By Maura Deering
Healthcare social workers offer psychosocial help for patients with acute, chronic, or terminal illnesses. Also referred to as medical social workers, healthcare social workers provide patients with counseling and information, refer clients for other services, and advise family members and caregivers.
Qualified clinical medical social workers can diagnose mental and behavioral health conditions and provide psychotherapy. These professionals must hold a master of social work (MSW) and a state license.
The U.S. Bureau of Labor Statistics (BLS) reports a median annual income of $56,750 for healthcare social workers. This guide covers salary information in greater detail, along with the challenges and responsibilities of practicing social work in healthcare settings, job growth projections, and educational and licensing requirements.
Frequently Asked Questions
What does a social worker do in a hospital?
Medical social workers assess patients' emotional, financial, and support needs and collaborate with other healthcare professionals to develop care plans. They also advise patients' caregivers, family members, and service agencies, and provide direct patient counseling and/or psychotherapy. They also may conduct group counseling sessions for hospital patients.
What's the difference between a medical social worker vs. clinical social worker?
The main differences between the roles involve licensure and the services each can legally provide. Medical social workers can counsel clients and connect them with community and insurance resources. Clinical social workers must hold state licensure, and can diagnose patients and provide psychotherapy and treatment.
How long does it take to become a healthcare social worker?
Social workers who want to become certified in a specialty area and/or practice clinical social work must earn an MSW. This process takes about six years. The path to a career as a healthcare social worker begins with a four-year bachelor's degree, while a master's degree in social work typically takes two additional years to complete.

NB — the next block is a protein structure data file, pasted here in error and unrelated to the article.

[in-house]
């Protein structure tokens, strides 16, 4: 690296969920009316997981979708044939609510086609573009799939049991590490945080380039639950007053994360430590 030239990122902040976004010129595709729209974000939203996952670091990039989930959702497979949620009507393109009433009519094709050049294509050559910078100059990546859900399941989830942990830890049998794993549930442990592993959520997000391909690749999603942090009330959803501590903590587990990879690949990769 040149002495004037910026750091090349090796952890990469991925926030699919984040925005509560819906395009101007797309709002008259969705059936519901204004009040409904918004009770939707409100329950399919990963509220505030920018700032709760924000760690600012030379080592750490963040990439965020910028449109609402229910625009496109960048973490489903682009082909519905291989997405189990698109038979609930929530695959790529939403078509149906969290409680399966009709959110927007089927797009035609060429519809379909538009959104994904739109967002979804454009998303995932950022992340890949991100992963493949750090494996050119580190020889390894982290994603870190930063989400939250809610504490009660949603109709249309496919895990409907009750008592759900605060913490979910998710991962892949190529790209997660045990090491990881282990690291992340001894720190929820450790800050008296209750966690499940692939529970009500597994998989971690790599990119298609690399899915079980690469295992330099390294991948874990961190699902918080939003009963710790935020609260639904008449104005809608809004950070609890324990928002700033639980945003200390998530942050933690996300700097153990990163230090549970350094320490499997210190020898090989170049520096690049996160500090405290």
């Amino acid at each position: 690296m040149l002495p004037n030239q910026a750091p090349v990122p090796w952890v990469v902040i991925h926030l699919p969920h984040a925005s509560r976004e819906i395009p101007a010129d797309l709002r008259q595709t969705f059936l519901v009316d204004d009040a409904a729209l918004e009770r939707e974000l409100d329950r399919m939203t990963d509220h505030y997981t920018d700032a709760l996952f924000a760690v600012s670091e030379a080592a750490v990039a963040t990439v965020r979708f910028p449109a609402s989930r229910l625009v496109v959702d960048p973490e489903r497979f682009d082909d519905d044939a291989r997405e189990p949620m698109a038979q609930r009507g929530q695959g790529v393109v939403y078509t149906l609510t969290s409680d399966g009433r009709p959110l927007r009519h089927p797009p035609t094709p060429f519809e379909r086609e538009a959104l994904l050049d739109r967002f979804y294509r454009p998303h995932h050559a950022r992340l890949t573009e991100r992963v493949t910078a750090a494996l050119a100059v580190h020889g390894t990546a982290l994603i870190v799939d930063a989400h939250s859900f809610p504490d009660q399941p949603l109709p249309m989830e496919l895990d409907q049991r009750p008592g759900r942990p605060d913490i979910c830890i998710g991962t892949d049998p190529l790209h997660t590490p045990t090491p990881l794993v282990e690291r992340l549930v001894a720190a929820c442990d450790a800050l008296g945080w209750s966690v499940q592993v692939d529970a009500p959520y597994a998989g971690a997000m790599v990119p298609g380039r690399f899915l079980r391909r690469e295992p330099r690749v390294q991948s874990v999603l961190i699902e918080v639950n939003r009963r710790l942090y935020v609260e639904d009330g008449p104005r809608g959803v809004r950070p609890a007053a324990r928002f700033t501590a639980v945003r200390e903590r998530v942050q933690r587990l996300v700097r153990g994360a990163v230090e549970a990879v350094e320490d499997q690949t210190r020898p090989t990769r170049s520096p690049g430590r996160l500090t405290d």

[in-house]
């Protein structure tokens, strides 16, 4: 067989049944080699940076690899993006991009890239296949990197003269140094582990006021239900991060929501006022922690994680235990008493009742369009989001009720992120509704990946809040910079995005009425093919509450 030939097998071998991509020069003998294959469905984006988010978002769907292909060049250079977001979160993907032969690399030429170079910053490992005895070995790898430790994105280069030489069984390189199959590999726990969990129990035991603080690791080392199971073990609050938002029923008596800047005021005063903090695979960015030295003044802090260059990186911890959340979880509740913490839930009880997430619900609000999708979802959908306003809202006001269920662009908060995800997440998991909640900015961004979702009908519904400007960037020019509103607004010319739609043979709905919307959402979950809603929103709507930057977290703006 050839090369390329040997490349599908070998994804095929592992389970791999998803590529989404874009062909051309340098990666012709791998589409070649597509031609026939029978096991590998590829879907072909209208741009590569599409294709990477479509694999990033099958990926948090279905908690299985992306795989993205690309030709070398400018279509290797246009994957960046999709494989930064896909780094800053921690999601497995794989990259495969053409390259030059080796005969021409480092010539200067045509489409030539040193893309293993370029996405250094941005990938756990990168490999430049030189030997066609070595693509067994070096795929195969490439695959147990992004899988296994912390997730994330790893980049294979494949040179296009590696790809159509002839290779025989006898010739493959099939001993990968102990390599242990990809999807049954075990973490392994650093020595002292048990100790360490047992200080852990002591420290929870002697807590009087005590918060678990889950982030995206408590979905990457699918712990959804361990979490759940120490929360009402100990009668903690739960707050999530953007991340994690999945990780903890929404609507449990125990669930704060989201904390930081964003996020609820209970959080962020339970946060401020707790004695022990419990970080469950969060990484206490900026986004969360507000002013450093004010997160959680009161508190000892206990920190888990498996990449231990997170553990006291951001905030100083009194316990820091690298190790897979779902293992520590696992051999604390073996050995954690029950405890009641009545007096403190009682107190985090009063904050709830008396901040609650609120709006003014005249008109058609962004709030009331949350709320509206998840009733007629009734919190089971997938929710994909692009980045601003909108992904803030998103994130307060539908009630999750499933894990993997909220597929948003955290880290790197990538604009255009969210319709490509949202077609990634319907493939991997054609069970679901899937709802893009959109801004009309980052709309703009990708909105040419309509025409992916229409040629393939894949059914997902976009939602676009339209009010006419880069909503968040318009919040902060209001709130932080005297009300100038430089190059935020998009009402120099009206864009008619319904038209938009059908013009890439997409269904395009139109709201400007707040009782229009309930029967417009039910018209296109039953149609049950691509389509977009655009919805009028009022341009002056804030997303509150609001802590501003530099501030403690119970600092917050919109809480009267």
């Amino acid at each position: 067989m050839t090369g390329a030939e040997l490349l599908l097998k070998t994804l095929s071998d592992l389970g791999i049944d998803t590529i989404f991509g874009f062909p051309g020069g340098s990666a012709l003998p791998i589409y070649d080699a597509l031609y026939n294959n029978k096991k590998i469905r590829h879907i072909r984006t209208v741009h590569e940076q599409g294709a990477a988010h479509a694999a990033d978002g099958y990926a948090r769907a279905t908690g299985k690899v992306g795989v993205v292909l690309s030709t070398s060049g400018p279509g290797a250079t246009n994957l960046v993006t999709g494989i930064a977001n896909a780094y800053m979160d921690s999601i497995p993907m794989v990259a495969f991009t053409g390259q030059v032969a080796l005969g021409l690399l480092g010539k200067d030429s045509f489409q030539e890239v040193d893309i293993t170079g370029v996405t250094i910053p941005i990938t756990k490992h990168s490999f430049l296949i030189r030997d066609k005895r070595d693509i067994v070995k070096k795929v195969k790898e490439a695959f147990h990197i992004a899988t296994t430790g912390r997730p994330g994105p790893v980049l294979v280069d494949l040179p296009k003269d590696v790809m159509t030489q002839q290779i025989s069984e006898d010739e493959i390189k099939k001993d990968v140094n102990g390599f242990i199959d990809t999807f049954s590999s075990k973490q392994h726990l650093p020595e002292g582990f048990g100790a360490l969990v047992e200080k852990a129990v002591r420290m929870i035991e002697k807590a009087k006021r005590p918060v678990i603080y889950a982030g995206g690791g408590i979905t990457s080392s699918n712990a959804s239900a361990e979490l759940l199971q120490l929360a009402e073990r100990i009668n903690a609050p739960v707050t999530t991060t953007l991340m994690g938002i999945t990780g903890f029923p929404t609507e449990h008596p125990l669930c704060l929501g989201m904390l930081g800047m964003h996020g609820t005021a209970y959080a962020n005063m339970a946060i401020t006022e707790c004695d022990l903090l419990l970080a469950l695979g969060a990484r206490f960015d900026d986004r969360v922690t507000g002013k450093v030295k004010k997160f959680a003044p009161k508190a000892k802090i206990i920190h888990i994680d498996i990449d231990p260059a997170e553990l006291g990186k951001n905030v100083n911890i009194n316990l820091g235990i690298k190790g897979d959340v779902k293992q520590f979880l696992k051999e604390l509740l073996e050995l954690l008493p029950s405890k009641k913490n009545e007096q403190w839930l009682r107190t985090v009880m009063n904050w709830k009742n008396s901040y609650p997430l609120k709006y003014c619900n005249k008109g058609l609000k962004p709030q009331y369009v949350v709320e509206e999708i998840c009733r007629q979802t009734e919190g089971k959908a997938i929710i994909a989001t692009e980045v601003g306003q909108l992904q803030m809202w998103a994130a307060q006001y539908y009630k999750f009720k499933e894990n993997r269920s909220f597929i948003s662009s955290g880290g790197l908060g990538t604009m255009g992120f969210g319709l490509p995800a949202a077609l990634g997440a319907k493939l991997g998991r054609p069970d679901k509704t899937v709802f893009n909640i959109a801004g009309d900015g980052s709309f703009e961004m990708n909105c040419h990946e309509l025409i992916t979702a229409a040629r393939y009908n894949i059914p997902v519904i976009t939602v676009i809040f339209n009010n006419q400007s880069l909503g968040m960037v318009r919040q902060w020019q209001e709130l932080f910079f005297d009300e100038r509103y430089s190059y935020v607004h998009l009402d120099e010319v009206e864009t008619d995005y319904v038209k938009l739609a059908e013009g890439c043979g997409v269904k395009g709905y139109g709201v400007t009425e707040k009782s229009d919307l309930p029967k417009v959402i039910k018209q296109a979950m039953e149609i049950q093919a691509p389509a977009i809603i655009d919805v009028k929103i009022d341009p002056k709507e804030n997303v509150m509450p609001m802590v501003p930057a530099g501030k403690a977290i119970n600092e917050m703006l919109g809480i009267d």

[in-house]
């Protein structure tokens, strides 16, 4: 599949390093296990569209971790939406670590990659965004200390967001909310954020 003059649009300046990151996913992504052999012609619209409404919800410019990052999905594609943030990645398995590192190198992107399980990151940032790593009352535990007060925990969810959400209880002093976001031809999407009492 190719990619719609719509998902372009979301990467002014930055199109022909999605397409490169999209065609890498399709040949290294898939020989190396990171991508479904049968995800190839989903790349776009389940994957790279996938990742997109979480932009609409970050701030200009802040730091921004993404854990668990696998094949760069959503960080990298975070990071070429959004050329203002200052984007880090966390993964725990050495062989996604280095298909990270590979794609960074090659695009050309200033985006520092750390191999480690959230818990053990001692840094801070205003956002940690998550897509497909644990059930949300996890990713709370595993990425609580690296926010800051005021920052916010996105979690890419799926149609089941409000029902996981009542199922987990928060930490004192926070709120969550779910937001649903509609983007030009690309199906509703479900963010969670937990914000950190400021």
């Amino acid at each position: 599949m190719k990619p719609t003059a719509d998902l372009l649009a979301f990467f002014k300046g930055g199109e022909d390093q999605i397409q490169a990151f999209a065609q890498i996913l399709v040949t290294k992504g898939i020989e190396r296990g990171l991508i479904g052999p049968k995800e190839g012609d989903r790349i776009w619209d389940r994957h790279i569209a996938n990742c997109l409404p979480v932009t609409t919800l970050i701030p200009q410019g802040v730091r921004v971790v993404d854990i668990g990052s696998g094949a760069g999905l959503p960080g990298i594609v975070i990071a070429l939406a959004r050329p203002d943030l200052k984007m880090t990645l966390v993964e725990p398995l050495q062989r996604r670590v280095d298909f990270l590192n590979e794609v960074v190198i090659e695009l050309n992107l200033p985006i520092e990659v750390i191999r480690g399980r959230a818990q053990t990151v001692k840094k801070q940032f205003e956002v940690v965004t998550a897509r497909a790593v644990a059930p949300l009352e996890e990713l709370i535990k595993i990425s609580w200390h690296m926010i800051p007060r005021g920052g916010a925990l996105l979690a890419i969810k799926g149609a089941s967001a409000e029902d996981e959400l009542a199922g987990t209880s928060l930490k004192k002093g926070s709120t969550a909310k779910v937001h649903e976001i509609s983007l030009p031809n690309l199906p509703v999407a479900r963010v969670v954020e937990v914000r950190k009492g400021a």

Is a healthcare social worker a mandated reporter?
In most states, healthcare workers, including social workers, fall under the mandated reporter umbrella. As such, they must report any suspected child abuse or neglect to the appropriate authorities. Some states may require hospital social workers to notify the child's family of the report.
Roles and Responsibilities of a Medical or Healthcare Social Worker
Social work in healthcare settings involves a variety of roles and responsibilities, including biopsychosocial-spiritual assessment, intervention, case and care management, and discharge and transition planning. They also perform patient advocacy and family/caregiver/hospital staff educational services. Hospital social workers interact with their patients on an individual basis, with family members and caregivers, and in group counseling sessions.
The National Association of Social Workers outlines some challenges and benefits associated with healthcare social work. For example, hospital social workers often enjoy the immediate, positive impact they can have on their patients' lives. Healthcare social work benefits those who enjoy administering cutting-edge treatments in fast-paced environments and collaborating with other healthcare professionals.
Challenges include more severe mental health issues among clients, heavy caseloads and paperwork, and long waiting lists for services. Additionally, many hospitals have closed their social work units and reassigned social work staff.
Medical Social Workers and the Affordable Care Act
The Patient Protection and Affordable Care Act of 2010 (ACA) reformed healthcare delivery through integrated and coordinated models and systems, resulting in increased access to healthcare and patient-centered care.
The ACA provides opportunities for healthcare social work advancement in three key areas: improving care quality and patient satisfaction, improving population health, and reducing healthcare's per capita costs.
These focus areas have strengthened social work's role in healthcare, especially benefitting those with competency and skill in behavioral and mental health integration, care coordination, chronic care management, and healthcare navigation. Additional opportunities exist for medical social workers to serve the nation's aging population and participate in preventative health initiatives like workplace wellness and smoking cessation.
Top Paying Industries for Healthcare Social Workers